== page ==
Cover: the Android lock screen that’s transformed my HTC One


Cover: the Android lock screen that’s transformed my HTC One

As regular readers will know, I jumped from iPhone to Android a couple of months back. This hardly qualifies as breaking news, but one of the best things about Android is how customisable it is. Don’t like the lock screen on an iPhone? The best you can do is email Jonathan Ive and wait for your auto-reply. Don’t like the lock screen on your HTC One? Just download another one.

Which is what I did. Cover, to be precise. It’s no exaggeration to say it’s transformed my HTC One. Cover makes it a doddle to quickly access your most commonly used apps. The software quickly learns which apps you use the most, and places a shortcut for them on your lock screen. To open that app, you simply swipe right and enter your passcode (if you have one); the app opens right away.

Screenshot_2014-01-09-15-03-54The icons carry iPhone-like notification numbers, showing the number of unread email or SMS messages. There’s also a Peek Mode, where if you slowly swipe the icon to the right, you can see the relevant app appearing below, allowing you to get a glimpse of email or text messages without having to fully open the app. Peek Mode is disabled if you’ve got a passcode set, which is how it should be: otherwise thieves could easily bypass your security.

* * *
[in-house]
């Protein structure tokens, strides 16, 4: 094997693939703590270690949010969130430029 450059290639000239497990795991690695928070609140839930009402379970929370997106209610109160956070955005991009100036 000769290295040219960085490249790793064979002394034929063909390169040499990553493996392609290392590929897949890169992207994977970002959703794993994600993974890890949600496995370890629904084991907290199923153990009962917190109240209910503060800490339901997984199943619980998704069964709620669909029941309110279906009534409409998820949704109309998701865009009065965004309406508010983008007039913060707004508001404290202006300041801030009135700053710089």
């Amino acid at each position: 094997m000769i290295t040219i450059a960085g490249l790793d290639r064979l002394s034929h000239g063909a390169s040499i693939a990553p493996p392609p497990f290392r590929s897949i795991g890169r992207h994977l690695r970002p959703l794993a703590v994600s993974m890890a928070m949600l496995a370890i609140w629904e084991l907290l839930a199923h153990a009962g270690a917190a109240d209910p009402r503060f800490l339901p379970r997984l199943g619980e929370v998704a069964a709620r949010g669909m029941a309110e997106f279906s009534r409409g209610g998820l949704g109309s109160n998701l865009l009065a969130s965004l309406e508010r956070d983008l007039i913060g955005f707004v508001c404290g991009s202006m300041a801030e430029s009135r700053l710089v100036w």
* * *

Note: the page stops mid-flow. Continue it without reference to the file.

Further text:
Cover also detects when you’re at home, at work (once you’ve punched the relevant addresses into the settings), out and about or in the car, and chooses apps appropriately. Here in the office, for example, it’s detected that SMS and email are among my most used apps; at home, I tend to find Scrabble and Sky Sports bubble to the top. In the car, Google Maps and Spotify are high up the list. It really is very clever.

Cover doesn’t only allow you to open apps swiftly; it can switch between them too. With an app open, drag your finger down from the top right of the screen and another transparent app tray appears on the right-hand side of the screen. You have to be pretty precise with your finger placement, or you end up opening the Android notifications menu, but once you’ve got the knack it’s a more convenient way of flipping through open apps than double-bashing the Home button.

The only niggle I’ve found with Cover is that, say once in every ten uses, it allows me to access apps without entering the passcode (allowing for the five-minute timeout), which is a bit worrying from a security standpoint. If you see me in the street, I’m basically asking to be mugged. Another downside is that you can’t yet stipulate for yourself which apps appear on the lock screen, although the developers have that on their to-do list.

Otherwise, it’s had little or no discernible impact on battery life and it’s the most useful “app” I’ve downloaded for the phone to date. And to top the deal, it’s free. Give Cover a try.

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